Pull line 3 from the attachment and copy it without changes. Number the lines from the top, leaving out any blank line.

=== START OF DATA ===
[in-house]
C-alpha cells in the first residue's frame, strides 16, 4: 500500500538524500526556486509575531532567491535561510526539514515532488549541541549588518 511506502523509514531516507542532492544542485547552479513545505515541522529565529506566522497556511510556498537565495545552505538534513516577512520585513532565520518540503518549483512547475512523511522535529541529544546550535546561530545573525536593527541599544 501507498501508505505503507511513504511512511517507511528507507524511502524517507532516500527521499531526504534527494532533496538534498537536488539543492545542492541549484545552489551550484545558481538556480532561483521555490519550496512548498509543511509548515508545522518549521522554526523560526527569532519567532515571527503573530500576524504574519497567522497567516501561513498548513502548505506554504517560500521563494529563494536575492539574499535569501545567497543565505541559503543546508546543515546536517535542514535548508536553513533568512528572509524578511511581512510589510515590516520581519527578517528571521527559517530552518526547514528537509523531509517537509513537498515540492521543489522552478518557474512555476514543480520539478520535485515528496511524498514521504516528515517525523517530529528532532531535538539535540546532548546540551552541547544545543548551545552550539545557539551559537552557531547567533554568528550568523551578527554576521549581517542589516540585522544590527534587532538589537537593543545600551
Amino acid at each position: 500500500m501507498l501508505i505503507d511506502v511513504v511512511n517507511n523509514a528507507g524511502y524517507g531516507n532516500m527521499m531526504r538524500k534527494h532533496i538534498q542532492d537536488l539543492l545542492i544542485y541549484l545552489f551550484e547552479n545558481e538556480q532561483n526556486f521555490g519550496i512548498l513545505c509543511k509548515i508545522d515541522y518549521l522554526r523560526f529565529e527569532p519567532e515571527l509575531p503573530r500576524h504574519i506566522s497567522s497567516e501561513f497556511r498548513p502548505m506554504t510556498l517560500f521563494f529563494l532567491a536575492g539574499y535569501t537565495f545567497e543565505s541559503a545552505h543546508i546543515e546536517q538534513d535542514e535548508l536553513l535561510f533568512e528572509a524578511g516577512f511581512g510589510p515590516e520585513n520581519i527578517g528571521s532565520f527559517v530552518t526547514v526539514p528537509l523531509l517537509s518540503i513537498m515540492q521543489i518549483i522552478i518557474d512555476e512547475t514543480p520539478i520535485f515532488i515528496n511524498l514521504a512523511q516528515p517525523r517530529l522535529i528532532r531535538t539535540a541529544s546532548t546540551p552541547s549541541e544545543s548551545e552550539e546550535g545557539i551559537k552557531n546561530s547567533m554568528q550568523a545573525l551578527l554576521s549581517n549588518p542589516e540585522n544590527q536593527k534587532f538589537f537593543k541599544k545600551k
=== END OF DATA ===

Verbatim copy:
Amino acid at each position: 500500500m501507498l501508505i505503507d511506502v511513504v511512511n517507511n523509514a528507507g524511502y524517507g531516507n532516500m527521499m531526504r538524500k534527494h532533496i538534498q542532492d537536488l539543492l545542492i544542485y541549484l545552489f551550484e547552479n545558481e538556480q532561483n526556486f521555490g519550496i512548498l513545505c509543511k509548515i508545522d515541522y518549521l522554526r523560526f529565529e527569532p519567532e515571527l509575531p503573530r500576524h504574519i506566522s497567522s497567516e501561513f497556511r498548513p502548505m506554504t510556498l517560500f521563494f529563494l532567491a536575492g539574499y535569501t537565495f545567497e543565505s541559503a545552505h543546508i546543515e546536517q538534513d535542514e535548508l536553513l535561510f533568512e528572509a524578511g516577512f511581512g510589510p515590516e520585513n520581519i527578517g528571521s532565520f527559517v530552518t526547514v526539514p528537509l523531509l517537509s518540503i513537498m515540492q521543489i518549483i522552478i518557474d512555476e512547475t514543480p520539478i520535485f515532488i515528496n511524498l514521504a512523511q516528515p517525523r517530529l522535529i528532532r531535538t539535540a541529544s546532548t546540551p552541547s549541541e544545543s548551545e552550539e546550535g545557539i551559537k552557531n546561530s547567533m554568528q550568523a545573525l551578527l554576521s549581517n549588518p542589516e540585522n544590527q536593527k534587532f538589537f537593543k541599544k545600551k